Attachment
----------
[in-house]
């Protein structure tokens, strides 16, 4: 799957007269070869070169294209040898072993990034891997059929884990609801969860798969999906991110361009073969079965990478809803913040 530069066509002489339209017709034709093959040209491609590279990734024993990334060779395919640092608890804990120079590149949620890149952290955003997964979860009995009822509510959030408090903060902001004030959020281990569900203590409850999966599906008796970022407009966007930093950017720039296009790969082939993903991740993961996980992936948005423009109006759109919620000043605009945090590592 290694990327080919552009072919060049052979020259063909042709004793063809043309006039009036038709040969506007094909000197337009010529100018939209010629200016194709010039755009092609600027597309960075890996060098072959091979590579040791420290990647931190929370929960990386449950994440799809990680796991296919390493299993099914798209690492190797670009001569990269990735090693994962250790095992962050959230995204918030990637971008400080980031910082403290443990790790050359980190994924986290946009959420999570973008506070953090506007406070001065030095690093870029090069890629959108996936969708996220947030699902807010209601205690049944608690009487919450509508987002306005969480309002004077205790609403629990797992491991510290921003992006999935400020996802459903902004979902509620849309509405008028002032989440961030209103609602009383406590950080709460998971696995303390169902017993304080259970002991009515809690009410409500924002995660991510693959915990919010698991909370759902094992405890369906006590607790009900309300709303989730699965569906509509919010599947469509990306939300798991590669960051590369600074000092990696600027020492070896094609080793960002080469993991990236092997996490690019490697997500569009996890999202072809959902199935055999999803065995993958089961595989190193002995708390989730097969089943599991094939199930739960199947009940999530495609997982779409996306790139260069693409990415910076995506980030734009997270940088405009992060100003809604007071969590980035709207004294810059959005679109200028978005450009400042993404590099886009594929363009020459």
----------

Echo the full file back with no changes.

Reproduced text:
[in-house]
């Protein structure tokens, strides 16, 4: 799957007269070869070169294209040898072993990034891997059929884990609801969860798969999906991110361009073969079965990478809803913040 530069066509002489339209017709034709093959040209491609590279990734024993990334060779395919640092608890804990120079590149949620890149952290955003997964979860009995009822509510959030408090903060902001004030959020281990569900203590409850999966599906008796970022407009966007930093950017720039296009790969082939993903991740993961996980992936948005423009109006759109919620000043605009945090590592 290694990327080919552009072919060049052979020259063909042709004793063809043309006039009036038709040969506007094909000197337009010529100018939209010629200016194709010039755009092609600027597309960075890996060098072959091979590579040791420290990647931190929370929960990386449950994440799809990680796991296919390493299993099914798209690492190797670009001569990269990735090693994962250790095992962050959230995204918030990637971008400080980031910082403290443990790790050359980190994924986290946009959420999570973008506070953090506007406070001065030095690093870029090069890629959108996936969708996220947030699902807010209601205690049944608690009487919450509508987002306005969480309002004077205790609403629990797992491991510290921003992006999935400020996802459903902004979902509620849309509405008028002032989440961030209103609602009383406590950080709460998971696995303390169902017993304080259970002991009515809690009410409500924002995660991510693959915990919010698991909370759902094992405890369906006590607790009900309300709303989730699965569906509509919010599947469509990306939300798991590669960051590369600074000092990696600027020492070896094609080793960002080469993991990236092997996490690019490697997500569009996890999202072809959902199935055999999803065995993958089961595989190193002995708390989730097969089943599991094939199930739960199947009940999530495609997982779409996306790139260069693409990415910076995506980030734009997270940088405009992060100003809604007071969590980035709207004294810059959005679109200028978005450009400042993404590099886009594929363009020459």